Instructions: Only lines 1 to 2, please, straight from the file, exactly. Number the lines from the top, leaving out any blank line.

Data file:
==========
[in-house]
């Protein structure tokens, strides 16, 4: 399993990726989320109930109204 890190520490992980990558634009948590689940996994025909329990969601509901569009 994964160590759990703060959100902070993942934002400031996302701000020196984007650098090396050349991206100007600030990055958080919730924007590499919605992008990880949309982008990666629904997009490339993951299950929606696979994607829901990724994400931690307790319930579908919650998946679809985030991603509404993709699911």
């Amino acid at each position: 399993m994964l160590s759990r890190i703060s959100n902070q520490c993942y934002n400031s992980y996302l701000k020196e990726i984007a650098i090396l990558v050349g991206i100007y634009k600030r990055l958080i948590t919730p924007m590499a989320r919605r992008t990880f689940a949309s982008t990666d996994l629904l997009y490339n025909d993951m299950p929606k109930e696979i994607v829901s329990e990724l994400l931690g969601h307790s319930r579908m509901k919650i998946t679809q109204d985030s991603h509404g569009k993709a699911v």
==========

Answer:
[in-house]
């Protein structure tokens, strides 16, 4: 399993990726989320109930109204 890190520490992980990558634009948590689940996994025909329990969601509901569009 994964160590759990703060959100902070993942934002400031996302701000020196984007650098090396050349991206100007600030990055958080919730924007590499919605992008990880949309982008990666629904997009490339993951299950929606696979994607829901990724994400931690307790319930579908919650998946679809985030991603509404993709699911």